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Manage episode 213114199 series 1033144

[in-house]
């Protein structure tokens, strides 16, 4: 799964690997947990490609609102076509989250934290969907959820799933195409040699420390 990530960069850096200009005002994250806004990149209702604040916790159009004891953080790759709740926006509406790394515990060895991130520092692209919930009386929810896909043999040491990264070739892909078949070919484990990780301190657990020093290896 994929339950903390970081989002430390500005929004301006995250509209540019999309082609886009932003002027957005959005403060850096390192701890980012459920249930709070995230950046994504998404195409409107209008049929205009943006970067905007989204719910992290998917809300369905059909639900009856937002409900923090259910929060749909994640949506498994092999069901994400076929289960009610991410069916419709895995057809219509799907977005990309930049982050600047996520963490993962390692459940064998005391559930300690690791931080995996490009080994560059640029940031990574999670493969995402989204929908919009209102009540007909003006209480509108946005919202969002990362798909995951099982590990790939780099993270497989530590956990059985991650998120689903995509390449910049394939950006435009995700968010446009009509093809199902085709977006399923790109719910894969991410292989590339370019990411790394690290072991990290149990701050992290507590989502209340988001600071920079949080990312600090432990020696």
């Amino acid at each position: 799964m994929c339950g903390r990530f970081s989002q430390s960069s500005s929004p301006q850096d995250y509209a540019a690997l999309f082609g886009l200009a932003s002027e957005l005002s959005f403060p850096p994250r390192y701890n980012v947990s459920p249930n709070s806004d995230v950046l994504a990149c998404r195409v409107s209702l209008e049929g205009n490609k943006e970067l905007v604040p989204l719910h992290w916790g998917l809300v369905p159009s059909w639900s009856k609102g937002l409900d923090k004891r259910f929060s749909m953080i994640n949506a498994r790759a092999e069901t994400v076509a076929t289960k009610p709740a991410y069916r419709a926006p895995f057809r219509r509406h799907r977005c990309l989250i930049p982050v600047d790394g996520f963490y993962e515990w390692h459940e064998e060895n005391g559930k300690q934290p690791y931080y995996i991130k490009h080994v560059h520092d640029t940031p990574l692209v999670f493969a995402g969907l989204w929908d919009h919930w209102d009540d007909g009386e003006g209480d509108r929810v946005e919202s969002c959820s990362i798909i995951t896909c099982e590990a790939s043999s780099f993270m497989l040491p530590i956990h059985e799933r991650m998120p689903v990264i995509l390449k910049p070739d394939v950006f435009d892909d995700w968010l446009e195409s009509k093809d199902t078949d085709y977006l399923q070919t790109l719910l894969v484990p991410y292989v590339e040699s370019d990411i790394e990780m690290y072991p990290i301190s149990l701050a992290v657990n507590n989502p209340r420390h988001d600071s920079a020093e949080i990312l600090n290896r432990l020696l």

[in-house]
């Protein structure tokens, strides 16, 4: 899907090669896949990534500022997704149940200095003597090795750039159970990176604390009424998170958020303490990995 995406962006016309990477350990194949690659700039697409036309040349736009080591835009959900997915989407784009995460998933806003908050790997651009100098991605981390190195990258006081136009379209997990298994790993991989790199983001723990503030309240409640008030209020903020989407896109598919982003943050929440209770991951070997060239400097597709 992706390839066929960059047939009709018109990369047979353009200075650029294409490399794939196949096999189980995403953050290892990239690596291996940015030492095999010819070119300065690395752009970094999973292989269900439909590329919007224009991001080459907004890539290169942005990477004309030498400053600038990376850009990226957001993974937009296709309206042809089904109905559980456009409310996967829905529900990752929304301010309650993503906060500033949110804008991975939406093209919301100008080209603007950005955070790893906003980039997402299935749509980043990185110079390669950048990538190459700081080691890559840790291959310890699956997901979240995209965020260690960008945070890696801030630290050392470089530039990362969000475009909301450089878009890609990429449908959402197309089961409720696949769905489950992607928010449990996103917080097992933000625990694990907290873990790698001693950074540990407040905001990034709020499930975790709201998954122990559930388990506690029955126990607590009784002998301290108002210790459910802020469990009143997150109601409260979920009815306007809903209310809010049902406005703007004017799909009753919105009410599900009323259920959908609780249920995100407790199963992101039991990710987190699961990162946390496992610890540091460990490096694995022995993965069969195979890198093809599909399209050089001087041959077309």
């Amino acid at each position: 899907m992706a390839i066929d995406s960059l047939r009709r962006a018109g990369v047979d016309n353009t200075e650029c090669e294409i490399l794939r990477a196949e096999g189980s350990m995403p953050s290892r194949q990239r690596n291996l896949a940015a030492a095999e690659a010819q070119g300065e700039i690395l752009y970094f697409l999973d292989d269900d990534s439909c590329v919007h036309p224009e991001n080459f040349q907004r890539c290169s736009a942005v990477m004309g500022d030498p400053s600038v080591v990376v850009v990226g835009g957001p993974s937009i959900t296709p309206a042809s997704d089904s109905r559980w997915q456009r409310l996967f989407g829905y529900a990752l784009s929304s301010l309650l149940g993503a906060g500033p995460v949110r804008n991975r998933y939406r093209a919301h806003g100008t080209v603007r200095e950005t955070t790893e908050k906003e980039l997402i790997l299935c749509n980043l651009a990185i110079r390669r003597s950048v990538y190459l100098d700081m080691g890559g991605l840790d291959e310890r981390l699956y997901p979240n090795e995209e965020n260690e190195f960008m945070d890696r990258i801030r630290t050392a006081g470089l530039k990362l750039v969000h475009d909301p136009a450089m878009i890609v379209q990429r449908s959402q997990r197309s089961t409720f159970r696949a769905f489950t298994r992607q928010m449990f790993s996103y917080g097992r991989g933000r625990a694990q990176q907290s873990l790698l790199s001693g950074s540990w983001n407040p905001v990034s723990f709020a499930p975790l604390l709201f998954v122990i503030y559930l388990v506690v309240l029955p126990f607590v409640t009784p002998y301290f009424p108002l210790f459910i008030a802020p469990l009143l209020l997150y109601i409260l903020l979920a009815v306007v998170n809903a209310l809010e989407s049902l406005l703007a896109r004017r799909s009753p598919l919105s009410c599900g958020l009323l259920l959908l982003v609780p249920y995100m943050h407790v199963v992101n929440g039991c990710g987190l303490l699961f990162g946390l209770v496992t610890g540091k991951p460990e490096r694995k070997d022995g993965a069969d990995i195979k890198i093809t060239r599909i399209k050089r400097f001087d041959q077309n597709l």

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WARREN S. RICHARDSON, J.D. Attorney at Law May 5, 2000 Mr. William J. Benson Constitutional Scholar 1128 East 160th Place South Holland, IL 60473 You may address me simply as Warren and I’ll call you Bill. My first comment is to applaud you for the tremendous amount of work you have done in bringing to light the enormous volume of factual data- over 17,000 pages of certified government documents from each of the 48 states (the number in 1913) as well as from the National Archives in Washington, D.C. In fact, the whole project, which includes your two books, is truly monumental. Before going to the subject of your books-the 16th Amendment to the Constitution of the United States of America was not properly ratified-I wish to lay some groundwork. In 1895 the United States Supreme Court ruled a direct income tax to be unconstitutional in the case of Pollock v. Farmer’s Loan and Trust Company (158 U.S. 601). Since our forefathers who established our form of government (a republic, not a democracy) by splitting the federal power into three equal branches (legislative, judicial, and administrative), it was clearly within the Court’s discretion to render their verdict in the Pollock case. The Supreme Court’s decision in that case can only be changed by one of two methods: The Supreme Court, assuming it has valid reasoning, could reverse the Pollock case; or, An Amendment to the Constitution authorizing a direct income tax could be passed by a vote of two-thirds of both houses of Congress and then ratified by the legislatures of three-fourths of the States. Following the procedure of item 2, above, the Secretary of State has the duty of announcing to the public, the President, and the Congress that a proposed amendment has been accepted or rejected. The people who wished to overturn the Pollock case chose the second alternative. In my professional opinion your two books demonstrate, at least to me, that the 16th Amendment was not properly ratified even though the Secretary of State made the public announcement that it had been properly ratified. When only four states of the required 38 ratified it properly, how could it be considered valid? In view of the facts, how could it become a valid part of our Constitution? Since the Pollock case has not been reversed by the Supreme Court, what is the legal framework upon which the current income tax law is based? Although I am a lawyer, it is important to note that I am not a constitutional scholar; therefore I do not speak as one. As noted above, it is my opinion that, based on your overwhelming evidence, the 16th Amendment was not properly ratified. Furthermore, I believe that it is imperative to have legal scholars in constitutional law study this matter deeply and render their opinions on whether the 16th Amendment was properly ratified. Provided they come to the same conclusion we do (that it was not properly ratified), what would be the logical next move? That last question is a real tough one because of the politics involved. Assume that the Supreme Court rules upon a case properly brought before it that the tax system of the U.S. is not legal. Can you even visualize the reaction of the members of Congress? Bill, you have done a magnificent job in providing the factual data about whether the 16th Amendment was properly ratified. I am hopeful that we can find the scholars who will go to the next step and suggest what should be done now. Thanks for your hard work. You have done a great service to your country. Sincerely, P.S.: Since a personal letter cannot be distributed, or even shown, to anyone other than the recipient without permission of the author, I hereby authorize you to show it (not publish it) to other people at your discretion.